spk11: Thank you.
spk10: Thank you.
spk13: Our next question comes from Sarah Senator from Bank of America. Sarah, please go ahead.
spk14: Hi. Thanks for the question. This is actually Katherine Griffin on for Sarah. We wanted to ask just about the difference between the order of magnitude for general and administrative expense and franchisee expense this quarter. It looked like the former was a lot higher than expected, whereas the latter was a little bit lower. I just wanted to sort of understand how we should be thinking about, you know, where the different brand investments are going and then more generally, you know, sort of why G&A came in a lot higher than expected since I think the expectation was that, you know, that pace of growth was going to slow.
spk19: Yeah, thanks for the question. Matt here, I'll take the question. So on G&A, I think there might be some comparability differences in terms of the numbers that you're looking at. You know, we shared some commentary here on segment GNA. I think you may be including some additional GNA items that, you know, make that comparability a little bit different. But on segment GNA, we saw the growth rate at just a touch above 3% year-over-year in the quarter, which was a pretty significant moderation from what we were seeing in 22 and 21, which was double digits. I think we talked about the last couple of quarters that we expect to see a reduction in segment G&A growth this year. We did see that start to flow through in the first quarter. We have invested a lot over the past year or two to elevate our resources in critical areas of the business. And we feel like we're in a good position and on track to continue to see that year-over-year moderation of G&A in 23 versus 22. And then as it relates to F&P expenses, I think part of that would be related to the bad debt shift year over year, which we called out was a positive benefit year over year, given the significant bad debt that we incurred in Q1 of 22 related to Russia. Within that, we also saw an improving trend in the BKUS bad debt, which was about $7 million in the fourth quarter and down to $3 million in the in the first quarter here um and we feel good uh as josh and patrick talked about we feel good about the progress in the bk uh us business and you know based on the current environment and and the improvements that we're seeing we would expect 2023 bad debt to come in below 2022. thanks for the question okay thank you thank you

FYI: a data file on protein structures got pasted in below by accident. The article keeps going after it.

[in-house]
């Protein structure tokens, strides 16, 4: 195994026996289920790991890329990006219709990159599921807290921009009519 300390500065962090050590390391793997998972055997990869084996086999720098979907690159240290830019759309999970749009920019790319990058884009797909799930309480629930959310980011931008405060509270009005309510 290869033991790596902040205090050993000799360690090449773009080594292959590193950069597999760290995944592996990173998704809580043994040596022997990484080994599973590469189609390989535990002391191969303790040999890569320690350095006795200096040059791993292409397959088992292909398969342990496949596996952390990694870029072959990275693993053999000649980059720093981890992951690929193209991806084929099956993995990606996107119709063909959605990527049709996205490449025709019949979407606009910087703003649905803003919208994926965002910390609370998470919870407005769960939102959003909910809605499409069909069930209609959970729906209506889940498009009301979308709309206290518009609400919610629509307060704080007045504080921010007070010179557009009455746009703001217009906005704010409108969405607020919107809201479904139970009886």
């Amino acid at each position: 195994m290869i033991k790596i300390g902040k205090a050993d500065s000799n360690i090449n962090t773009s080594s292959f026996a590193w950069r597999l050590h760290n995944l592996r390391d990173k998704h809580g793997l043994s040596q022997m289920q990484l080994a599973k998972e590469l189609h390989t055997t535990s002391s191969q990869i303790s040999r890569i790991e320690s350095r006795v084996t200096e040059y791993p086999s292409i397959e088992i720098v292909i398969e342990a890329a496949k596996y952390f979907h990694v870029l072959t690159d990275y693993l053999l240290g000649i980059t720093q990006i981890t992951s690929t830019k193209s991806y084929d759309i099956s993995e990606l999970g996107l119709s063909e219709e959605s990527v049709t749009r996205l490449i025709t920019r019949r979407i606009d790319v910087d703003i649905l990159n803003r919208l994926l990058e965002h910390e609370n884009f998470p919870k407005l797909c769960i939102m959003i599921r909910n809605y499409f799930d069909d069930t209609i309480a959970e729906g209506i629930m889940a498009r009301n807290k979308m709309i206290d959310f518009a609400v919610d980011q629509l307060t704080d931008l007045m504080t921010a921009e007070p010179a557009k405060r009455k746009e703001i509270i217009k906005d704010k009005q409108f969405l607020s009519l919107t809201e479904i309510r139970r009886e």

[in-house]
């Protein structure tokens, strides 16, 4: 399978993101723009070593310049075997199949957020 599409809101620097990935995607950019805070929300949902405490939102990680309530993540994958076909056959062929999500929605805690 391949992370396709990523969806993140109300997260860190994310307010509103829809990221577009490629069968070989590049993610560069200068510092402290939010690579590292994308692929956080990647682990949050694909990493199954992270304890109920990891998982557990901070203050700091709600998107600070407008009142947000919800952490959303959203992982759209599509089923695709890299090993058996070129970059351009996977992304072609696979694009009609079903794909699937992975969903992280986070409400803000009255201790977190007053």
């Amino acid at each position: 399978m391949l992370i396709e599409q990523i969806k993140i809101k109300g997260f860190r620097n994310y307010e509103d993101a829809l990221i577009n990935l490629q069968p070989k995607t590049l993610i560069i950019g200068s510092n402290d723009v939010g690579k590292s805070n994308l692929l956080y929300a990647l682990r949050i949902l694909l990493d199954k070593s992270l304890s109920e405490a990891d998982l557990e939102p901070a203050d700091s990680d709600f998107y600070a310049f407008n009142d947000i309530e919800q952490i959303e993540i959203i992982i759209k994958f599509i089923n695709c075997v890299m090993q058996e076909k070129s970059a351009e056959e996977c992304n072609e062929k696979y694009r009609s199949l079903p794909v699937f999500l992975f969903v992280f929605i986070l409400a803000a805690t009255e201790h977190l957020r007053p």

spk13: Our next question comes from John Tower from Citi. John, please go ahead.
spk03: Great, thanks. Another one on BKUS. So traffic was negative still in the quarter, and that was despite, I think, the weather being favorable and the Omicron lapse year over year, and I think the reclaim the flame kind of showing up somewhat in that period. So where did you see the weakness, either day parts or weekdays, and And more importantly, when do you expect the Reclaim the Flame plan to start translating into positive traffic growth for the brand?
spk07: Yeah, John, thanks for the question. Yeah, as I mentioned a little bit earlier, traffic was modestly negative for the quarter. I think the thing that, and we are very focused on moving the traffic to the positive category over the course of this year. I think what's encouraging to us is that we are seeing sequential improvements. The traffic was more negative in Q4 and got a little bit better in Q1, and we're seeing a stabilization in sort of our monthly traffic levels, which is very encouraging to us. I think the team is highly focused on growing traffic as we move through the remainder of this year. I think we're expecting to see some moderation in pricing increases. We're focused a lot on operations. That's going to be kind of a big driver of improvements in traffic. And we're focused on continuing to deploy the fuel to flame agreement. As I mentioned a little bit earlier, we're still very early in that. We haven't spent that much of it in the first quarter. And I think the advertising, both the dollars and the quality of the advertising are one of the big drivers that we expect as we move into the latter half of this year.
spk06: Thanks.
spk13: Thank you. Our next question comes from Jeffrey Bernstein from Barclays. Jeffrey, please go ahead.